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Some Experiments On Thermal Acclimation in the Goldfish (Carassius Auratus L.)

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image of Netherlands Journal of Zoology
For more content, see Archives Néerlandaises de Zoologie (Vol 1-17) and Animal Biology (Vol 53 and onwards).

1. Goldfish with a body weight ranging from 40 to 110 grams were acclimated to 15°C and 30°C. The oxygen consumption rates of fish swimming at a constant speed were measured at the acclimation temperature and at temperatures deviating from the acclimation level. Swimming goldfish show thermal compensation in the oxygen uptake rates. 2. The oxygen consumption rates and critical oxygen concentrations of goldfish were measured in specimens swimming at a constant speed and at acclimation temperature in different salinities. When the osmotic gradient between the internal and external milieus declines, the O2 consumption rate increases and the critical O2 concentration decreases. This finding supports the view that respiration rate of fish is a compromise between the demands of gastransport and osmoregulation. 3. The rate of oxygen consumption of propulsion muscles shows thermal compensation. Acclimation to a change from 15°C to 30°C requires 4 to 5 weeks, according to the criterion of succinate-oxidase system activity. 4. The activity of glucose-6-phosphate dehydrogenese, lactate dehydrogenase, and -hydroxyacyl-CoA dehydrogenase of muscle tissues does not exhibit thermal compensation, as judged from comparison of the 15°C and 30°C levels. During acclimation from 15°C to 30°C, the activity of both succinate dehydrogenase and malate dehydrogenase of red lateral muscle decreases and that of -glycerophosphate dehydrogenase increases. The lactate dehydrogenase isozymic pattern of goldfish muscle is dependent on the acclimation temperature. 5. During thermal adaptation from 15°C to 30°C there is: a) a relative decrease of the oxygen consumption rate of swimming fish, b) a lowering of the oxidative capacity of the propulsion muscles, c) a change in the muscular lactate dehydrogenase isozymic pattern in the direction of a probably more anaerobic pattern, and d) a shift in quantitative importance from the muscular malate shuttle to the a-glycerophosphate shuttle. These points are consistent with the view that metabolism of the propulsion muscles of the goldfish changes into a more anaerobic type, so that the initial increase of the ventilation rate can be reduced during adaptation to the higher temperature.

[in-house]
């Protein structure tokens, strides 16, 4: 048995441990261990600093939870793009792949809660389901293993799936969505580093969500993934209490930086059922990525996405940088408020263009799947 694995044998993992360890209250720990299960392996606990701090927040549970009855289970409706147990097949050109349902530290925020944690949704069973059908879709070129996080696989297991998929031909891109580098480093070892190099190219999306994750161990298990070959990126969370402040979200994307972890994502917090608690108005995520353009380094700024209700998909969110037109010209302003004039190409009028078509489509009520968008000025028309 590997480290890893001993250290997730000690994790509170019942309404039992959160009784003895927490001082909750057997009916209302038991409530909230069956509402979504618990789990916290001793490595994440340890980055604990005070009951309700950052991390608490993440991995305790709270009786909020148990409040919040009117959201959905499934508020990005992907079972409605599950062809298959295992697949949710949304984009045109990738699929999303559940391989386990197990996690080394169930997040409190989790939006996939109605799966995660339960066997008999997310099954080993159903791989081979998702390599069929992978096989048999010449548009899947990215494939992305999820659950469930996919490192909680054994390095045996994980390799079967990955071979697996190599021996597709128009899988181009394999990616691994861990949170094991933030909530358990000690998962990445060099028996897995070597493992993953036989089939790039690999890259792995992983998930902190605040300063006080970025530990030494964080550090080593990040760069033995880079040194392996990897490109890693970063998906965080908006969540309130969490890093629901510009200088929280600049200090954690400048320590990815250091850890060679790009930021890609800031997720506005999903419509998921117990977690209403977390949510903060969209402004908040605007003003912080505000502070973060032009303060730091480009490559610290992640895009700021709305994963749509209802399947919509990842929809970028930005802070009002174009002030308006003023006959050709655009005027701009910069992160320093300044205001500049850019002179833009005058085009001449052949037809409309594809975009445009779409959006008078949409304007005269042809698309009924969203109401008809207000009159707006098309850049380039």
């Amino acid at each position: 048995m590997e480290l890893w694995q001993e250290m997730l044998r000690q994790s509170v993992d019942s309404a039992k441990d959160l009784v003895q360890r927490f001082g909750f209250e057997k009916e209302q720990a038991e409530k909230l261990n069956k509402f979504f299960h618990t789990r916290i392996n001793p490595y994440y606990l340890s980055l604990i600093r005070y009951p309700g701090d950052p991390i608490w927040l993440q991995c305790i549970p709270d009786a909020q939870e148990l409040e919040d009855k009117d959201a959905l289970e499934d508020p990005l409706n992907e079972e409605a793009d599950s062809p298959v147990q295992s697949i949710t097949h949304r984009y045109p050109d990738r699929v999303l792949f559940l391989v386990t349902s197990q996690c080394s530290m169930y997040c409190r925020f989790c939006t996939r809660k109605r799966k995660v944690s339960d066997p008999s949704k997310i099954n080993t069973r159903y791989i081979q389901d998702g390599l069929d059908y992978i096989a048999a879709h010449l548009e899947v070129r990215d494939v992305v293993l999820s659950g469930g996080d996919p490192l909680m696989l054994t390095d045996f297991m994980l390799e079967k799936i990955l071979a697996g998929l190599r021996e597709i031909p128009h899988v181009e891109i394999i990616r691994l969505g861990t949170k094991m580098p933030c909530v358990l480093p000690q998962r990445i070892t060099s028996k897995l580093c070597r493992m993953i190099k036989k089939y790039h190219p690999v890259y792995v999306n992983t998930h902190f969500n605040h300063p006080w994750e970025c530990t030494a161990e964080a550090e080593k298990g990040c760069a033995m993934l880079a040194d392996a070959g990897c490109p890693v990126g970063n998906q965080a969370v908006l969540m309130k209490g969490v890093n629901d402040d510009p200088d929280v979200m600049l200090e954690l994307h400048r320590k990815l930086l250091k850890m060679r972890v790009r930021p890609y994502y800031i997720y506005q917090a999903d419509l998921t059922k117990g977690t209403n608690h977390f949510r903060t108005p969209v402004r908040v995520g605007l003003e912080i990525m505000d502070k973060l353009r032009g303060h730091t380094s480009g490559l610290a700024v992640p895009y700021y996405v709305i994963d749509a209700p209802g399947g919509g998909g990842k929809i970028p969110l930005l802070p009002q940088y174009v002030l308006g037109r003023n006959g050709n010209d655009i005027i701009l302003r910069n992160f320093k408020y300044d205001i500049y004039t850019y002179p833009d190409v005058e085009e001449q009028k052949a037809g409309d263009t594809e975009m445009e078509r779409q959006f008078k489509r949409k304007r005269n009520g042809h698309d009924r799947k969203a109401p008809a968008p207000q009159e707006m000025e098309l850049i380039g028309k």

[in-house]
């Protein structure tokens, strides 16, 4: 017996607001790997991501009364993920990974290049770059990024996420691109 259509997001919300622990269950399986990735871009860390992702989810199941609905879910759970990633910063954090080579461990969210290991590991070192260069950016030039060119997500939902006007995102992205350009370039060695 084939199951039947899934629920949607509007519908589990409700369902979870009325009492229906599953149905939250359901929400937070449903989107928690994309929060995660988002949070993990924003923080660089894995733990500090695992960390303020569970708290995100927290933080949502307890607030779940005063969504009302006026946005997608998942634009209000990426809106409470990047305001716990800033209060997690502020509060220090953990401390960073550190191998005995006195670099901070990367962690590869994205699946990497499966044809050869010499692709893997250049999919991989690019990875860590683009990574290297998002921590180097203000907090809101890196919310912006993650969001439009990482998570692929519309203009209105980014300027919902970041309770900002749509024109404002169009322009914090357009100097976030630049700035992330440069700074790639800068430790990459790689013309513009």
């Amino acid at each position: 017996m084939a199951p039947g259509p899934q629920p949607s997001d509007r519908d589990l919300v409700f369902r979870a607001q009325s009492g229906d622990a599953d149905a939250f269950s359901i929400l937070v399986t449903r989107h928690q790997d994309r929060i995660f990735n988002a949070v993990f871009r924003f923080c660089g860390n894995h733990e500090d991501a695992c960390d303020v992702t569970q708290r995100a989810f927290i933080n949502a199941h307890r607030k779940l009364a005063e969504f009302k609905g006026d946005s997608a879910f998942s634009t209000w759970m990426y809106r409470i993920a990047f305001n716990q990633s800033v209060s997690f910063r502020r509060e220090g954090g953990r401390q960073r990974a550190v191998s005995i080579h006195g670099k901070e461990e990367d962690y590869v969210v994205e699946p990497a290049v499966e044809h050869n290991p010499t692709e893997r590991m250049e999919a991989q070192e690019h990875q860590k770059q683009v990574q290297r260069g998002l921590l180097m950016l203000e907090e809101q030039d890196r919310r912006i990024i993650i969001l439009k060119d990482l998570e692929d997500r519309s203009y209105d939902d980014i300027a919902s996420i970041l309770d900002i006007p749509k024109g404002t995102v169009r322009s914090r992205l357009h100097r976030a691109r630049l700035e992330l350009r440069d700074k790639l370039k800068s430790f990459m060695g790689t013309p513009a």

Affiliations: 1: Zoological Laboratory, State University, Leiden, The Netherlands


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